Employment discrimination and high unemployment rates still haunt people with disabilities. Many work hard, develop impressive skills, and continually face discrimination in the hiring process. Hard work alone will not overcome the widespread discrimination against people with disabilities. Employers need to break down disability barriers. People with disabilities succeed when communities choose to be inclusive. The biggest barriers exist not in the person, but in the social, physical, and digital environments.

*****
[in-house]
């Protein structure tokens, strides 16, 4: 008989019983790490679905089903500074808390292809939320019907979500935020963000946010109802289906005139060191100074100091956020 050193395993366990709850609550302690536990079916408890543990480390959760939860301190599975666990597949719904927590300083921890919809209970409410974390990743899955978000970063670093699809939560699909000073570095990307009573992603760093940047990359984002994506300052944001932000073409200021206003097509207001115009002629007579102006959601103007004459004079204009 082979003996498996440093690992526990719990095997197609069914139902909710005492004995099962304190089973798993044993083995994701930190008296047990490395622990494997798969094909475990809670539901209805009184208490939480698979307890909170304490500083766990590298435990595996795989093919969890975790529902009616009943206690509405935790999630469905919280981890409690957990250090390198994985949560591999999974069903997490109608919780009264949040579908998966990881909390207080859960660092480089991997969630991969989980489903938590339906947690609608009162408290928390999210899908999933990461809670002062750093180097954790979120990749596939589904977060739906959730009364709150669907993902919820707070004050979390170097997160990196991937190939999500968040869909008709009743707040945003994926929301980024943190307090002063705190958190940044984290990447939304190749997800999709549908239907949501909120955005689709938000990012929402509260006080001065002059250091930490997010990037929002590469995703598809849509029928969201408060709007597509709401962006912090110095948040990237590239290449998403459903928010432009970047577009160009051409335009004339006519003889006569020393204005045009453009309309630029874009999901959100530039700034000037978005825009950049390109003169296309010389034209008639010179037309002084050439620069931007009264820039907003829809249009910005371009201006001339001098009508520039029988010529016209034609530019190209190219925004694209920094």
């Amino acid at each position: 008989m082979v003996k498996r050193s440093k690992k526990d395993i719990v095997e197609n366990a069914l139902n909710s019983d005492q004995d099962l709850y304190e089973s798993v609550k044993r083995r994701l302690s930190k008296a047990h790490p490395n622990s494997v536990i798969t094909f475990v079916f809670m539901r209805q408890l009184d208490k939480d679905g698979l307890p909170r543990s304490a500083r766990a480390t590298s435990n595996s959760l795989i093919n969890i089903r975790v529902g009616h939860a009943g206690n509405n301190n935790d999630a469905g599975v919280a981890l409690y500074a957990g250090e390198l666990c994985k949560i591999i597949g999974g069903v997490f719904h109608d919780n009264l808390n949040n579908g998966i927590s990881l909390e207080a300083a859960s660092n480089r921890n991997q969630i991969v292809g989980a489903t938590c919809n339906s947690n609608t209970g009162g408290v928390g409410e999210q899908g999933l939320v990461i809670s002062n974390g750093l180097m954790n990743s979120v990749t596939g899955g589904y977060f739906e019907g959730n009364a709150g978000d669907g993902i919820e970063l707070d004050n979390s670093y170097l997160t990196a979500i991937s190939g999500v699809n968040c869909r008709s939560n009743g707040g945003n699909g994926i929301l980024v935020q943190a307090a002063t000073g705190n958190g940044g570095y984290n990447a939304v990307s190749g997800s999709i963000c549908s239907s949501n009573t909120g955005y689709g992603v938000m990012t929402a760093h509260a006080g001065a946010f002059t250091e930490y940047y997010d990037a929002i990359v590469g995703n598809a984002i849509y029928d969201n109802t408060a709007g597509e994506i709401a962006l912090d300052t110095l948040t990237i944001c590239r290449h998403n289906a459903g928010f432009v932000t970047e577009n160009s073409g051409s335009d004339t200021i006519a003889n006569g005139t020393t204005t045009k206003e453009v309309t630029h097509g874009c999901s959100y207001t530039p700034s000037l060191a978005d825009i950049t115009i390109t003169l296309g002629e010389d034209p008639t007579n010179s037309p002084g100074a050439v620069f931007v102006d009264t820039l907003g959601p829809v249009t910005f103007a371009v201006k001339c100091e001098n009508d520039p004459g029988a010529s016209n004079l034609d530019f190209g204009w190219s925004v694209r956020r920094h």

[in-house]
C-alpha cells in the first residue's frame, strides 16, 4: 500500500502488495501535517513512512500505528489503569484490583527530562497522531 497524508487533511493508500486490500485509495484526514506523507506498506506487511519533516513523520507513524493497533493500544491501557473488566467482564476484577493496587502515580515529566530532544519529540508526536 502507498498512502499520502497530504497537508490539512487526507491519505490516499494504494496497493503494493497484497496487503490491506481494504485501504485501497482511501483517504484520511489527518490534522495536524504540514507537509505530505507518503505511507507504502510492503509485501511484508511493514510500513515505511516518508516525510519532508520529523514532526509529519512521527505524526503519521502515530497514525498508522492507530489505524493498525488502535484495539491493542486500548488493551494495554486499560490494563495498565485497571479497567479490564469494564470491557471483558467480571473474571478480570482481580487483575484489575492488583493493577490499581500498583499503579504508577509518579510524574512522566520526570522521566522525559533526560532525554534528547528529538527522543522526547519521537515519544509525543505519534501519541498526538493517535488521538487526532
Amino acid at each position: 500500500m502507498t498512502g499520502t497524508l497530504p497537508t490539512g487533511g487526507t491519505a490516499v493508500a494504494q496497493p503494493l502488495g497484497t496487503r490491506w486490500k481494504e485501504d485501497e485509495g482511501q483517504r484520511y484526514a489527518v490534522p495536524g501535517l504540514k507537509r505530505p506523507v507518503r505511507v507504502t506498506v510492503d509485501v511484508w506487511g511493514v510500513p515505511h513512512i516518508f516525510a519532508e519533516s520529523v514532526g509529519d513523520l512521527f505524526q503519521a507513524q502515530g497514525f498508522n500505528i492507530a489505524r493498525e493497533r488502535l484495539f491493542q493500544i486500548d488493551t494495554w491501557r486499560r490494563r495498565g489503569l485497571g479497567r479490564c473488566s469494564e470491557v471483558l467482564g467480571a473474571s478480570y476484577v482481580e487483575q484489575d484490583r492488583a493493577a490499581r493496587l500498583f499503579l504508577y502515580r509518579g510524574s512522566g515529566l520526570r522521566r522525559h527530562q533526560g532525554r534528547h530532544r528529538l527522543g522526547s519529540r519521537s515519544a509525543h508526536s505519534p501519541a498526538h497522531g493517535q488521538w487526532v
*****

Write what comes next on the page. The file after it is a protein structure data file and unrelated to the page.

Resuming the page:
Employers that break down access barriers develop a stronger workforce. Numbering over 1.3 billion worldwide, people with disabilities are the largest minority group. Employers are missing out on numerous talented, responsible, and driven workers. Avoid assumptions about what people with disabilities can or can't do. People with disabilities often have alternative techniques that get the job done. The process of developing these alternative techniques leads to strong problem solving skills, fresh insights, and exciting new solutions. People with disabilities drive innovation, sparking the creation of many of the technologies we use today. Employers seeking a competitive advantage should invest in accessibility. These employers gain access to a large pool of talented workers, benefit from increased growth, and facilitate further innovation.